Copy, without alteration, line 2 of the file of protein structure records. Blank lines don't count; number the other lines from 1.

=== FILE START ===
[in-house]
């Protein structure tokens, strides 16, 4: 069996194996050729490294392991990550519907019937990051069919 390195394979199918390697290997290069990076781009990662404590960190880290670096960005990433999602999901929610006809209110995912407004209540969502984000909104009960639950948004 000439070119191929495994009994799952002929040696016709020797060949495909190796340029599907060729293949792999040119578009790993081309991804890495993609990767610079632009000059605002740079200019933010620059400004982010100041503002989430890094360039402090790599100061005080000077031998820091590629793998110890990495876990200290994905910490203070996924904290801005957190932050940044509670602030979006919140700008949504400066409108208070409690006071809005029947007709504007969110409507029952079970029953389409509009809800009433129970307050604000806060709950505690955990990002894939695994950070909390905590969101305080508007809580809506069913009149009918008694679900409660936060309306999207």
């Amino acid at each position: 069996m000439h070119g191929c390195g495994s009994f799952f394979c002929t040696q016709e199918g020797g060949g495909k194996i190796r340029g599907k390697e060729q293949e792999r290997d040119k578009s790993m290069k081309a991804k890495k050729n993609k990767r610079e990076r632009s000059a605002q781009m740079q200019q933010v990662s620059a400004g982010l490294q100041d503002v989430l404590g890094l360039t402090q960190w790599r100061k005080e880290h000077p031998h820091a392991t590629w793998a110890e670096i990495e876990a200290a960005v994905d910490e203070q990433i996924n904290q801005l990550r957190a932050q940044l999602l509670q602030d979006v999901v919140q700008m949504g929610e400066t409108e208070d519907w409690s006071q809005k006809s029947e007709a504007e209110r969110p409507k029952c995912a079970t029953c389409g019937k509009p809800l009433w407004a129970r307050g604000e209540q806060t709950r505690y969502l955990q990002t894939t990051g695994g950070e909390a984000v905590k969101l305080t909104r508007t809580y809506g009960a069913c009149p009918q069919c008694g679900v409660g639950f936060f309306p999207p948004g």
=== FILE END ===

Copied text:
């Protein structure tokens, strides 16, 4: 069996194996050729490294392991990550519907019937990051069919 390195394979199918390697290997290069990076781009990662404590960190880290670096960005990433999602999901929610006809209110995912407004209540969502984000909104009960639950948004 000439070119191929495994009994799952002929040696016709020797060949495909190796340029599907060729293949792999040119578009790993081309991804890495993609990767610079632009000059605002740079200019933010620059400004982010100041503002989430890094360039402090790599100061005080000077031998820091590629793998110890990495876990200290994905910490203070996924904290801005957190932050940044509670602030979006919140700008949504400066409108208070409690006071809005029947007709504007969110409507029952079970029953389409509009809800009433129970307050604000806060709950505690955990990002894939695994950070909390905590969101305080508007809580809506069913009149009918008694679900409660936060309306999207």